It has also been stated that in some areas (e. g Sierra Leone), girls are forced to drop out of school following the procedure as their parents have had to pay a high cost for the FGM ceremony and thereby cannot or are reluctant to continue paying for the education of their daughter (GIZ, 2011b).
To see to it that girls do not travel outside their communities/states to get themselves mutilated, there is need to enhance the capacity of teachers to help educate students about the dangers of Female Genital Mutilation.
Integrating FGM into formal and non-informal education curriculum, the topic is less of a taboo and girls can receive accurate information to allow them to make their own independent decisions.
Teachers should be trained to provide knowledge on FGM and sessions on the topic should be delivered in an open manner which allow individuals to exchange experiences and feelings in a safe environment.
Teachers, facilitators and youth workers should receive training so that they can educate young people and also support those at risk of undergoing the procedure, or those that have already undergone the procedure.
Teachers should be taught to know the behavioral warning signs that could indicate a child at risk of FGM.
When there are school safety policies in place, it’s easier to identify and address behaviors that violate the policies or seem to push the boundaries.
However, regardless of whether there are established policies, it’s important to discuss behaviors that seem inappropriate or borderline, and to recognize when a situation is risky and needs a response.
All states have laws that require certain professionals to report suspected cases of abuse such as FGM to the police or to child protective services.
Laws vary by state, but teachers and child care providers are almost always legally mandated to report suspected child abuse cases such as FGM.
As FGM is a sensitive and emotive subject it is essential that a safe and enabling environment is created. This will ensure that girls are able to learn, explore and discuss sensitive issues and learn where to access further help and support relating to FGM.
Schools should have a whole schools approach to dealing with FGM. This approach should include:-
- A comprehensive safeguarding procedure that includes FGM.
- Training (as part of safeguarding or child protection) for teachers to identify signs that a girl may be at risk of or have already undergone FGM.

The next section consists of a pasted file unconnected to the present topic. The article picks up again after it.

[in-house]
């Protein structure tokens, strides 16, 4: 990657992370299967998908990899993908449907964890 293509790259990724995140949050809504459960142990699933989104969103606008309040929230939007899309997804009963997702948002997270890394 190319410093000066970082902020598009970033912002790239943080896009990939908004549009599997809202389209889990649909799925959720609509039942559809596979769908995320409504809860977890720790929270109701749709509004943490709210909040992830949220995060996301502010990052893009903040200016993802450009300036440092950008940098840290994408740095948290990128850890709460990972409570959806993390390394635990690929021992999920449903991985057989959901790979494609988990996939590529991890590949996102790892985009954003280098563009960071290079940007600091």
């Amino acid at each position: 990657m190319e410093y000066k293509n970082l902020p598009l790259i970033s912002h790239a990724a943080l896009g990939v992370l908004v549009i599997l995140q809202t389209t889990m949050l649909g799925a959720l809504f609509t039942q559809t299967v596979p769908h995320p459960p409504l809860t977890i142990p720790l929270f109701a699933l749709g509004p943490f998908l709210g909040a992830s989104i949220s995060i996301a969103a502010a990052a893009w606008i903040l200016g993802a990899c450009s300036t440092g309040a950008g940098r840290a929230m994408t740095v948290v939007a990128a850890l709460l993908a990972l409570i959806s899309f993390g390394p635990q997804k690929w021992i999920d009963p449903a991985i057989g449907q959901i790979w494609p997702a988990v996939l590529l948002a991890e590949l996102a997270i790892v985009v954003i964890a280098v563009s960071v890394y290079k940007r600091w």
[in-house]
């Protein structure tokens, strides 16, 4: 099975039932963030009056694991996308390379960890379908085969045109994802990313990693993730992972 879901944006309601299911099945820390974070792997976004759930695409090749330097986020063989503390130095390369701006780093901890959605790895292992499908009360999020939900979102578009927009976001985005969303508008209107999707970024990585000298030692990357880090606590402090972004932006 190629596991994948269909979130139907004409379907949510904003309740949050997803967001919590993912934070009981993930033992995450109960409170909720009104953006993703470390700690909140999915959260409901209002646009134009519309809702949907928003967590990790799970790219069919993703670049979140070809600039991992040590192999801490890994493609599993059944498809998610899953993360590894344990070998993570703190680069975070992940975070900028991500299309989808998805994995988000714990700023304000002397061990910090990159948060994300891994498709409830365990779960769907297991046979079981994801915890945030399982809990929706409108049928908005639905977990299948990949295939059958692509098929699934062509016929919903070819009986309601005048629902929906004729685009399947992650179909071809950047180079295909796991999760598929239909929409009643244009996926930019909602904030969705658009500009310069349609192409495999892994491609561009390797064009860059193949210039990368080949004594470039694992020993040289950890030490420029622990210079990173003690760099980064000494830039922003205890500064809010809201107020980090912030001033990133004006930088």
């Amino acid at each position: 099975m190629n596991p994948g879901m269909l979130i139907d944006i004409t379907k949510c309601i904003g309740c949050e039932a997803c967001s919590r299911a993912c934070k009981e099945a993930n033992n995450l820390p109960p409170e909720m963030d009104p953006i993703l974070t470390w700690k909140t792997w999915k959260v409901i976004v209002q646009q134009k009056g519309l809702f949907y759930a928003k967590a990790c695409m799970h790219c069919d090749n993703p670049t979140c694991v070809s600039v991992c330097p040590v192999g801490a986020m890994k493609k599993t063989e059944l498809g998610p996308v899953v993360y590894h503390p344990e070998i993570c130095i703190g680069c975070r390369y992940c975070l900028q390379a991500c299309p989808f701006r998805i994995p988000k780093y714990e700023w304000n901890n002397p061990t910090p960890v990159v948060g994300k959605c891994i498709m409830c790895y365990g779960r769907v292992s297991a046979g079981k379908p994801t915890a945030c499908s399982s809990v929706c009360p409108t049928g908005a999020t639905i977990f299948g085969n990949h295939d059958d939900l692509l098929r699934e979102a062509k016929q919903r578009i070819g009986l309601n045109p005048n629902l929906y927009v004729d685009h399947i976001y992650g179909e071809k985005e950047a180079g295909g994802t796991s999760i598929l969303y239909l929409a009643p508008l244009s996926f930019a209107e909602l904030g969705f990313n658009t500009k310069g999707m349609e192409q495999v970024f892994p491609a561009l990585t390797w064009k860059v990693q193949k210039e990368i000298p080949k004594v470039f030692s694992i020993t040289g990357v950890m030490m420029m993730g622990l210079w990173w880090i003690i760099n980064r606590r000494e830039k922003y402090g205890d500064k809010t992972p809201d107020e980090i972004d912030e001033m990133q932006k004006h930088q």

- Ensuring that the designated member of staff with responsibility for safeguarding children is well versed in the issues around FGM.
- Identified organisations or establishments to provide support (physical and emotional) for girls who may have undergone the practice.
- Circulation and display of materials about FGM, including support services that girls can access in schools.
Teachers should be aware that some of the students may be directly or indirectly affected by the content of the FGM lesson.
Teachers should always be mindful that there may be girls who have undergone FGM in their class. As such the topic should be dealt with sensitively and no assumptions should be made.
It is also essential that signposting for support services is included in all FGM lessons and discussions.
Teachers should advocate to their school authorities for the establishment of Health Peer Clubs where Girls can discuss issues around FGM freely.
The School Health Peer club can play a big role in discouraging girls who are planning to travel outside their States/Communities for FGM through peer influence.
In conclusion, if the role of teachers as endFGM advocates is enhanced, girls will no longer submit themselves for FGM in Nigeria and other parts of the world.
To learn more about the @endcuttinggirls Social Media Campaign to end FGM, please visit endcuttinggirls.org and follow our social media handles on Facebook, Twitter, Instagram and YouTube, using @endcuttinggirls
At this point, I will end the presentation to give room for questions and contributions from participants. Thank you all for reading our tweets
Together we will end FGM in this generation.